The LT4 engine option could only be had with the 6spd manual (standard in the Grand Sport). All automatic transmission cars, on the other hand, used the LT1 (rated for 300hp @ 5000 RPM)
GM Powertrain engineer Dean Guard explains that it was the demise of the ZR-1’s high-revving quad cam LT5 V8 (which was decided back in 1993) that led to the development of the high-revving LT4. Chevy wanted to go against common perception and prove their pushrod engine could rev past 6k RPM without needing to switch to an overhead cam design as they did with the ZR-1. Chevy also wanted to maintain two engine options for Corvette while giving the C4 a proper farewell
The LT4 was an LT1 with high RPM modifications – most notably a new cylinder head with bigger ports for higher RPM breathing, stiffer valve springs, and larger intake/exhaust valves (which were made hollow to offset the larger diameters. The exhaust valve is now sodium-filled). Rockers are now aluminum low-friction rollers, vs steel in the LT1
The LT4 also uses a bespoke camshaft with increased lift, duration, and overlap. The increased overlap means more exhaust gas is mixed with the incoming air, which eliminates the need for an external EGR (exhaust gas recirculation) system
Compression is increased via new aluminum pistons featuring smaller valve pockets. Even the top rings are upgraded to a “positive twist” type to maintain a proper seal during high-RPM operation
To increase high-RPM durability, the crankshaft now features undercut and rolled fillets, eliminating stress risers (reducing the chance of cracks forming on the outer edges of the crank pins). The timing chain is now a roller design and features steel sprockets instead of powdered metal. A new set of fuel injectors are employed to cope with the extra demand
The upgrades pay off: by the time the LT1 reaches its redline (5700), the LT4 is only beginning to make peak power. Essentially, the LT4 and LT1 feel identical below 5,000 RPM. But after 5k, where the LT1 is gasping for air, the LT4 comes to life – all the way to 6300 RPM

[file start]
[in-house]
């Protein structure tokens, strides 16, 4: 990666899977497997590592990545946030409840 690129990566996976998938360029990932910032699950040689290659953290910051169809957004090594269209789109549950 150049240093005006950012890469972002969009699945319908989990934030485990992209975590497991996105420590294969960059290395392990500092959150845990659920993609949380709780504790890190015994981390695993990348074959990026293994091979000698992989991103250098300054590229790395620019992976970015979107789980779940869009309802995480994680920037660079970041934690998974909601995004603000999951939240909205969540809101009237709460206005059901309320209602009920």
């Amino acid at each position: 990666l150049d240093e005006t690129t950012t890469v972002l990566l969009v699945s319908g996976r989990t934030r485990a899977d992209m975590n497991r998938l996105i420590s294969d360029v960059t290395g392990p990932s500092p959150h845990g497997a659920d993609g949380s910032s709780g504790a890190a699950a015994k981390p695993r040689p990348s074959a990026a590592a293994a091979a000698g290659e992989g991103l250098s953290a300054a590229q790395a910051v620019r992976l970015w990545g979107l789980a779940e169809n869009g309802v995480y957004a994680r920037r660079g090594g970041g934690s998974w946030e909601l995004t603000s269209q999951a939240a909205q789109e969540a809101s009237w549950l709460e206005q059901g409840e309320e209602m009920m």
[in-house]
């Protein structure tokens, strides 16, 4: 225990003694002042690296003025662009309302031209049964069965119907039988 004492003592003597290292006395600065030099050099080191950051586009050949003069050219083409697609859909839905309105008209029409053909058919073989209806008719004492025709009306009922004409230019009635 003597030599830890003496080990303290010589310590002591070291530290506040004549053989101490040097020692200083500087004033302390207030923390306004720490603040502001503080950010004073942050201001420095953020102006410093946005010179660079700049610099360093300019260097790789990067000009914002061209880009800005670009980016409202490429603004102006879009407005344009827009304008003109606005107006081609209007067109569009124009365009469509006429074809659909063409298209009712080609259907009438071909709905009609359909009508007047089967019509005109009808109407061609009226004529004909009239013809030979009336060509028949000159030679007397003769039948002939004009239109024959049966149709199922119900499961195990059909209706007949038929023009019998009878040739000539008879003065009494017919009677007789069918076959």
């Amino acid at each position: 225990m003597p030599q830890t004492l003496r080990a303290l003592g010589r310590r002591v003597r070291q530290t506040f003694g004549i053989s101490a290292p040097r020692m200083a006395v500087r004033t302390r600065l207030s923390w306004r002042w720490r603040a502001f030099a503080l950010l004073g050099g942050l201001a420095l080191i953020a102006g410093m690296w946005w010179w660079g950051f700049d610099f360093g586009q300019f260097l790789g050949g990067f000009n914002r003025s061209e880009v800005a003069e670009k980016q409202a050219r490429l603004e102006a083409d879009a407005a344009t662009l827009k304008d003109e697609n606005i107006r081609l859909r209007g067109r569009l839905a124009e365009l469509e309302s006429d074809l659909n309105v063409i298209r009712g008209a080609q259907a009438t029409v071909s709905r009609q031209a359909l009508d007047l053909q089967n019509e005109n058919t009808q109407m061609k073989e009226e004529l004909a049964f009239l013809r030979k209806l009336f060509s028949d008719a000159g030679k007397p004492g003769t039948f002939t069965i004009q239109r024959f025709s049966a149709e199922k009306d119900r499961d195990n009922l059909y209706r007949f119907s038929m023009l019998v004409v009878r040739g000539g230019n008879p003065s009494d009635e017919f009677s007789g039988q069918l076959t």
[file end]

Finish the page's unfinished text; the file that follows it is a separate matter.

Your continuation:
The LS1 receives praise for being the first pushrod V8 in decades to make 1hp per cubic inch. However, that crown belongs to the underrated 5.7L pushrod LT4. Auto Performance Test Lab in Georgia tested over 125 LT4 engines and found that less than “25% of the units come in under 345hp, 15% come in between 360hp and 375hp, and 10% range between 375hp and 385hp.”
People thought GM underrated the LT4 on purpose to keep the LT5 ZR-1 owners happy with their investment. In reality, it was done to avoid rating it too close to the all-new 345hp LS1 in the C5 Corvette
Key Model Year Changes:
This was the only year of the LT4 engine option
This is the final year of the C4 generation Corvette
Only year of OBD2
First and only year of F45 Selective Real Time Damping
Z51 package option returns after a 6 year hiatus
EGR system is eliminated thanks to a high-overlap camshaft (LT4)
26k original miles
Second owner. Senior driven
Selective Real Time Damping (F45) option
Two tops, one of which is still in factory wrapper
*SAE rated from factory. May not reflect current output.
*Performance numbers pulled from either the factory brochure or reputable automotive road tests.
*Base price when new does not reflect original MSRP of this particular car, nor does it reflect what the original owner paid for it.
*Advertised price at time of posting. Sellers can raise or lower prices on their original ad at any time. Click on the original ad to view current price/availability.
Mileage Disclaimer: NOC has not confirmed if the mileage stated by the seller is true and accurate. It is up to the buyer to verify these claims. Vehicle history reports, service records stating mileage, and even inspections of odometer tampering are recommended.